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US Sewer Data and Surges Abroad Should Remind Us the Pandemic Isn’t Over

The news may tell you we’re returning to “normalcy,” but 8,000 dead a week tells a different story.

A person is transferred onto a bus outside Queen Elizabeth Hospital in Hong Kong on March 10, 2022, as the government announced the hospital will be used only for COVID-19 patients.

The method of testing wastewater to detect virus levels within a whole population has been around since the days of polio, but it took a March 2020 outbreak of COVID-19 in Austria to turn the technique into a mainstay in the pandemic fight. In the U.S., where the last president fled even the idea of mass COVID testing for fear of harming his reelection campaign, wastewater testing has become one of the best and only ways to track viral trends among broad swaths of the population.

That’s the good news. The bad news? The numbers are inching up, again. “A wastewater network that monitors for Covid-19 trends is warning that cases are once again rising in many parts of the U.S., according to an analysis of Centers for Disease Control and Prevention data,” reports Bloomberg News. “More than a third of the CDC’s wastewater sample sites across the U.S. showed rising Covid-19 trends in the period ending March 1 to March 10, though reported cases have stayed near a recent low.”

This brings to bear a number of disturbing possibilities. Scientists have been watching the BA.2 subvariant with growing levels of concern; it is already making a strong showing in China and parts of Europe. It is entirely possible BA.2 is already present here in the U.S., and is at least partially responsible for the rise in cases across the country. If so, the damage done by Delta and Omicron will be instructive in the weeks and months to come.

It has been wisely said, however, that one should not think of zebras upon hearing hoofbeats. Occam’s Razor suggests an exhausted nation is shedding its personal COVID protections on the gossamer promise that a corner has been turned. Mask mandates are all but gone except in a few key and continually contentious arenas, such as school districts and commercial airlines. Thus, the current rise in cases could be due to a segment of the populace letting down its defenses because the TV said, “Everything’s cool now, y’all, come on out and be capitalists again.”

The news may tell you we’re returning to “normalcy,” but 8,000 dead a week tells a different story; if this uptick continues, it runs the risk of taxing our already-battered health care infrastructure if/when BA.2 does come knocking.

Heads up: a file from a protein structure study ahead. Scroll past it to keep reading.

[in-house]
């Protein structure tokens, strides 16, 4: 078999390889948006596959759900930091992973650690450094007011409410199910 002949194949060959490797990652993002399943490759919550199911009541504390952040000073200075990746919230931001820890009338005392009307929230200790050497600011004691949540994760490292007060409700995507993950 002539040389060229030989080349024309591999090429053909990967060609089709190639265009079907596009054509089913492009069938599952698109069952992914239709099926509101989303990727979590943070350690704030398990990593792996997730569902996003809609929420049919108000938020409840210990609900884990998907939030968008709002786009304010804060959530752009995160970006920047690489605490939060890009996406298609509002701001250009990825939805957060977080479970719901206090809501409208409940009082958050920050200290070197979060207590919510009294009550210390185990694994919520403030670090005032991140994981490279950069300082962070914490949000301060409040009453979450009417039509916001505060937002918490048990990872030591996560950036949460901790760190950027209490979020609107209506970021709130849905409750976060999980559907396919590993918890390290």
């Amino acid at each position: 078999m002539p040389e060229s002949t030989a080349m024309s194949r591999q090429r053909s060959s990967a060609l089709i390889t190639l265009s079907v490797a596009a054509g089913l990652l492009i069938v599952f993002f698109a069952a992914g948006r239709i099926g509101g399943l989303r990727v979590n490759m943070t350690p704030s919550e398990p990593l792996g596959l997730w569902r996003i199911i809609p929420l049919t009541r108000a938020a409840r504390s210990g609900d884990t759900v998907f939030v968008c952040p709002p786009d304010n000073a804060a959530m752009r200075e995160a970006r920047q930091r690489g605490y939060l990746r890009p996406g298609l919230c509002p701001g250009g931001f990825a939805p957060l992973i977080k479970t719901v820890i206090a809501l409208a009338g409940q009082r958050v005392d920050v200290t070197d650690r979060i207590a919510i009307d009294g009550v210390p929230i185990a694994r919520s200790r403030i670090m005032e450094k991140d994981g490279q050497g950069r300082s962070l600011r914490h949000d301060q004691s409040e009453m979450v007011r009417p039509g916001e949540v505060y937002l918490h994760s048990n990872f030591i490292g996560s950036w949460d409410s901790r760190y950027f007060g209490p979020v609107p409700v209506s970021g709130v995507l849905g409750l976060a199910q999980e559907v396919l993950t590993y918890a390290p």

The new COVID outbreak in China, on the other hand, has the potential to rattle the entire world. The Chinese government has instituted a full-scale lockdown in several regions, which is directly impacting tech giants like Foxconn, Tencent and Huawei. Any significant disruption could further undermine the global supply chain, and risks exacerbating growing inflationary pressures. Foxconn, whose client list includes Apple, informed CNN upon query that the “date of factory resumption is to be advised by the local government.”

Meanwhile, Russia’s bloody war in Ukraine is having a ruinous effect on another global supply chain, this one involving food. “The head of the United Nations warned Monday that Russia’s assault on Ukraine is pushing the global food system to the brink of disaster as wheat prices skyrocket and key supply chains are thrown into chaos, threatening a hunger crisis in Europe and well beyond,” reports Common Dreams. “Ukraine alone provides more than half of the World Food Programme’s wheat supply… All of this is hitting the poorest the hardest and planting the seeds for political instability and unrest around the globe.”

War, famine, pestilence… three horsemen of the apocalypse as devised by John of Patmos. The fourth? “And I looked, and behold a pale horse: and his name that sat on him was Death, and Hell followed with him.”

I’ve never been the praying type, so let’s keep it simple and bring it all back to the wastewater: We’re in deep shit, friends.

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